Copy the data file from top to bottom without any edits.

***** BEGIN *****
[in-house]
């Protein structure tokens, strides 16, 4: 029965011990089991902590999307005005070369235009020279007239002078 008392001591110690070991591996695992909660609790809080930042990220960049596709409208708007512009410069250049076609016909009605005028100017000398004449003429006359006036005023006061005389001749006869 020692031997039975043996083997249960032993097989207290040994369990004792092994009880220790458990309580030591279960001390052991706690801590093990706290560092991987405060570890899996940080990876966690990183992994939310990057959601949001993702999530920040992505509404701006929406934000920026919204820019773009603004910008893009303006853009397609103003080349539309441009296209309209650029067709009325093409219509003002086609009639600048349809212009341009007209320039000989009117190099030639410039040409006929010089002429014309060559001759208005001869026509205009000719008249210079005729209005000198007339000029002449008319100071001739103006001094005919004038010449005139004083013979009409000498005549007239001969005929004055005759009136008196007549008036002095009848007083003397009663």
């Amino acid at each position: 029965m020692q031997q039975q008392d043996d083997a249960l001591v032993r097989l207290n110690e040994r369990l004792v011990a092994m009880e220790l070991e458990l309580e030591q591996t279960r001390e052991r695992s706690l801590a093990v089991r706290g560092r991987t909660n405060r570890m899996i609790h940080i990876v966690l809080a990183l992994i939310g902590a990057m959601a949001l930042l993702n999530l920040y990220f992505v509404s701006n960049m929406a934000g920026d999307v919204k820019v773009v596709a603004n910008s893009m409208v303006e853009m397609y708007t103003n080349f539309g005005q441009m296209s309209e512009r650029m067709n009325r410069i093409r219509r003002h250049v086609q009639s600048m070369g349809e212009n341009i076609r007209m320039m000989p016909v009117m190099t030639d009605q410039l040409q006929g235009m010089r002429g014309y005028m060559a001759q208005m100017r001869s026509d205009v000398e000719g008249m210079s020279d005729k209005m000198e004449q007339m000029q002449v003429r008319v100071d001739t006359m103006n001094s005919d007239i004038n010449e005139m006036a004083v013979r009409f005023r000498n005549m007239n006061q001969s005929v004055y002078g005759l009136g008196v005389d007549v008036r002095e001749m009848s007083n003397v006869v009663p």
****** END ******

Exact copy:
[in-house]
């Protein structure tokens, strides 16, 4: 029965011990089991902590999307005005070369235009020279007239002078 008392001591110690070991591996695992909660609790809080930042990220960049596709409208708007512009410069250049076609016909009605005028100017000398004449003429006359006036005023006061005389001749006869 020692031997039975043996083997249960032993097989207290040994369990004792092994009880220790458990309580030591279960001390052991706690801590093990706290560092991987405060570890899996940080990876966690990183992994939310990057959601949001993702999530920040992505509404701006929406934000920026919204820019773009603004910008893009303006853009397609103003080349539309441009296209309209650029067709009325093409219509003002086609009639600048349809212009341009007209320039000989009117190099030639410039040409006929010089002429014309060559001759208005001869026509205009000719008249210079005729209005000198007339000029002449008319100071001739103006001094005919004038010449005139004083013979009409000498005549007239001969005929004055005759009136008196007549008036002095009848007083003397009663």
């Amino acid at each position: 029965m020692q031997q039975q008392d043996d083997a249960l001591v032993r097989l207290n110690e040994r369990l004792v011990a092994m009880e220790l070991e458990l309580e030591q591996t279960r001390e052991r695992s706690l801590a093990v089991r706290g560092r991987t909660n405060r570890m899996i609790h940080i990876v966690l809080a990183l992994i939310g902590a990057m959601a949001l930042l993702n999530l920040y990220f992505v509404s701006n960049m929406a934000g920026d999307v919204k820019v773009v596709a603004n910008s893009m409208v303006e853009m397609y708007t103003n080349f539309g005005q441009m296209s309209e512009r650029m067709n009325r410069i093409r219509r003002h250049v086609q009639s600048m070369g349809e212009n341009i076609r007209m320039m000989p016909v009117m190099t030639d009605q410039l040409q006929g235009m010089r002429g014309y005028m060559a001759q208005m100017r001869s026509d205009v000398e000719g008249m210079s020279d005729k209005m000198e004449q007339m000029q002449v003429r008319v100071d001739t006359m103006n001094s005919d007239i004038n010449e005139m006036a004083v013979r009409f005023r000498n005549m007239n006061q001969s005929v004055y002078g005759l009136g008196v005389d007549v008036r002095e001749m009848s007083n003397v006869v009663p």